Amazing Kids! Magazine

Woody’s Adventure

By Jack Llewellyn, age 10

He was awoken by the vigorous shaking.

“Ana, she’s trapped; they say she will be deported in an hour, if that’s how they say things in human speak,” panted Ian, in his country accent.

Woody, the woodchuck, slowly sauntered out of his hay woven bed. It was knit with perfection since it was made from the hay stolen from the wicked farmer John. His slick shinning gray fur had shimmered with the reflection of the great ball of fire (which humans called the sun).

In the distance a call for help had caught his attention. He glanced in the direction of the S.O.S call. His sight might not be his finest sense, but his sense of smell was as accurate as a blood hound. The sound led him to Ana. Haggardly, he jiggled the handle of the cage. Her blithe look turned to a wretched look after Woody had failed his attempt to free her.

There was one last hope, and that was Lenny, the coyote, whose fee for the job would be repulsive. In this case, his job would be to bite through the metal cage with his teeth. His teeth were razor-sharp in his mouth, lined up in rows. He had lived across the street, on the ominous side of the forest.

Woody and his valiant son set off on a perilous journey to find the coyote. They crept through the gloomy forest. The maple tree branches squeaked like the chitter-chatter of mice. The wind briskly hit Woody’s fur, as he felt a ridged nail tap his shoulder. He may be old, but he was agile; in a fifth of a second, he had Lenny’s neck in his grasp. When he saw it was Lenny, he let out a great sigh of relief. His clenched fist was loosened and Lenny was no longer dancing for air.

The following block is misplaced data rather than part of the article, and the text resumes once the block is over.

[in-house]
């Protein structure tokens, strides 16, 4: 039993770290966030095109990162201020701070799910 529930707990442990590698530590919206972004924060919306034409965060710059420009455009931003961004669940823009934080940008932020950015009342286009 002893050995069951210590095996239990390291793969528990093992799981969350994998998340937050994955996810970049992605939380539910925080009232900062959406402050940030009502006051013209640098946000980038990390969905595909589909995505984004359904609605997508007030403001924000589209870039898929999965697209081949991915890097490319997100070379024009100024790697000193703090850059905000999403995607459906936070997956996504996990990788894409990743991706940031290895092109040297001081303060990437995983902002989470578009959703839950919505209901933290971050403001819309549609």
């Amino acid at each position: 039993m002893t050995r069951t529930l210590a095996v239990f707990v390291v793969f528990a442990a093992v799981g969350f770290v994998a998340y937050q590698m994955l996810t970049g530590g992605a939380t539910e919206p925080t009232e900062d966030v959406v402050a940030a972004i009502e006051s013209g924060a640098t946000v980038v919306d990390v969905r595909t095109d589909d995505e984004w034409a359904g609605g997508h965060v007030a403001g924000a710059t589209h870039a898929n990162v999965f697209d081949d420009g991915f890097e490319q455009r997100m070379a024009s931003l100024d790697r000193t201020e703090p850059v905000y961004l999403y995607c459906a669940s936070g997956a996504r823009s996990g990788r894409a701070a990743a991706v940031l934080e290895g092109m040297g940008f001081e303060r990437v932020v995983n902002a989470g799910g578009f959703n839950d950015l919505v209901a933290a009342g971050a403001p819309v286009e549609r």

They had thought the negotiation would be rough, but with Woody’s hand around Lenny’s neck, steady but loosened, they agreed a price of three pieces of corn and two strawberries (cheap, if you ask me). They were back at the farm in minutes, still with Lenny’s neck in Woody’s hand. Woody had released his grasp and put Lenny to the job. Lenny was sawing at the cage like it was ham and eggs! His teeth had finally done the job. With that, Ana galloped out of the cage. She was as gregarious as can be, with a smile as large as Russia plastered on her face.

Lenny was halfway across the field when Woody had noticed that Lenny had gone.

“Lenny you forgot your pay,” he chuckled, surprised that Lenny had neglected to take his reward.

“I’m fine,” he retorted with a grin. “You should begin storing up for the long winter ahead.”

Woody watched Lenny slowly fade into the foggy forest. This would be a moment Woody would replay in his mind for the whole winter.